This answer proclaims one way to mitigate barotrauma:

reduce the rates of your descents, which will give your ears a chance to equalize. ATC, however, expects you to descend at between 500 and 1,500FPM, unless you are given "AT PILOTS DISCRETION."

Correct me if I don't write this mathematically correctly, but what's $\dfrac{d(barotrauma)}{d(FPM)}$: the first derivative of barotrauma with respect to FPM?

E.g. how much less painful is 500 compared to 1 500 FPM?

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    $\begingroup$ Your question may be objectively unanswerable since susceptibility varies between individuals, and even for the same individual on different days. Personally, I've never experienced anything more than slight discomfort on any flight, commercial or private. Probably about all you can say is that a slower descent allows more time for pressure to equalise and thus less chance of pain. $\endgroup$ Oct 20 '19 at 10:25
  • $\begingroup$ Did you really mean "E.g. how less painful is 500 compared to 1 500 FPM?", or did you mean "how MUCH less painful is 500 compared to 1 500 FPM? $\endgroup$ Oct 20 '19 at 17:12

It's purely subjective, but I can tell you from personal experience descending in unpressurized airplanes that a 500 fpm descent is WAY less painful than a 1500 fpm descent if you have something like a blocked sinus passage. The blockage is usually not 100%, so the pressure rate of change has a huge effect on the pressure differential that is allowed to build up in your head as pressure equalizes, but just not fast enough.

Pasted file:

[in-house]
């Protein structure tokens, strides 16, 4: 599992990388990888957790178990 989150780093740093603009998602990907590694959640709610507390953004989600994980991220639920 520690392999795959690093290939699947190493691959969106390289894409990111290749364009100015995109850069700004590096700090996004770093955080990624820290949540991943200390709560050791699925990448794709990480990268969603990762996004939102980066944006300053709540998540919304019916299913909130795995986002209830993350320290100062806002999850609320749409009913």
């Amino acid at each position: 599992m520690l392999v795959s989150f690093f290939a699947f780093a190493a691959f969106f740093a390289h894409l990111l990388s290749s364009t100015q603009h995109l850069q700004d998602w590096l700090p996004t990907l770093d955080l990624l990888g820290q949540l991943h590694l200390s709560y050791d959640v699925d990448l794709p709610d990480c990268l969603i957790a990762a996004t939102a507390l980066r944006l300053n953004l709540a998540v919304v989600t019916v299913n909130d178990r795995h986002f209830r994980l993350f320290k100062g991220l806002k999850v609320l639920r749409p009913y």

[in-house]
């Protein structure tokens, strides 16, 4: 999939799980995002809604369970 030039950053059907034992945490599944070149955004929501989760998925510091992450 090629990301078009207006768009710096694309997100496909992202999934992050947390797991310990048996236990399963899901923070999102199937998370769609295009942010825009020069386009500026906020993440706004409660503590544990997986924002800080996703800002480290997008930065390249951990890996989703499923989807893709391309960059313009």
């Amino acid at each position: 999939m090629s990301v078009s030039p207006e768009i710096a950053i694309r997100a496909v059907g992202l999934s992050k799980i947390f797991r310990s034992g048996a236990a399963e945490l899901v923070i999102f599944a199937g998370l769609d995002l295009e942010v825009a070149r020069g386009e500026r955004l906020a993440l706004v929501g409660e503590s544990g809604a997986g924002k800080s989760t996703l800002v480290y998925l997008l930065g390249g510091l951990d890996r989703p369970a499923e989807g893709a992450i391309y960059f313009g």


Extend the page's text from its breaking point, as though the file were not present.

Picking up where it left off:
Your head and sinus cavities (or inner ear) are effectively turned into a human Vertical Speed Indicator (which simply measures the rate of air pressure equalization between an aneroid chamber and ambient static through a restrictor, like your blocked sinus), but instead of a VSI pointer on the dial, you have the pain receptors in your skull. Like the VSI, a 1500 fpm descent will crank your pain receptor dial quite a bit higher than a 500 fpm one will if you have a sinus infection.

The important thing to point out however, is the typical airline passenger never experiences anything more than 500fpm in normal operations, because pressurization control schedules limit the rate of change in cabin pressure to that value. In any jet you are normally descending anywhere from 1-3000 fpm on an arrival, and even on final on a normal glideslope at, say 130kt, you are descending somewhere around 750 fpm.

It's only in unpressurized airplanes do you generally try to limit climbs and descents to 500 fpm when passengers are on board.


I can tell you I was once in a situation where I was caught by severe sinus pain while descending in a light plane that I could not eliminate with the Valsalva maneuver. By climbing immediately I could eliminate the pain with the Valsalva maneuver and then apply the Valsalva maneuver during another descent, with minimal discomfort. Unfortunately I can't recall the descent rate used in either the first or second attempt.

In most cases, if the pilot (or passenger) "keeps up with" the situation by applying the Valsalva maneuver immediately at the first sign of the slightest discomfort (or perhaps even as a precaution before experiencing discomfort), s/he will be able to comfortably tolerate a much higher descent rate, than if s/he does not. Once a severe pressure imbalance develops, the Valsalva maneuver may not be always work.

So the answer to your question is going to depend on how alert the pilot or passenger is to the first sign of developing discomfort, and whether or not they know what to do about it.


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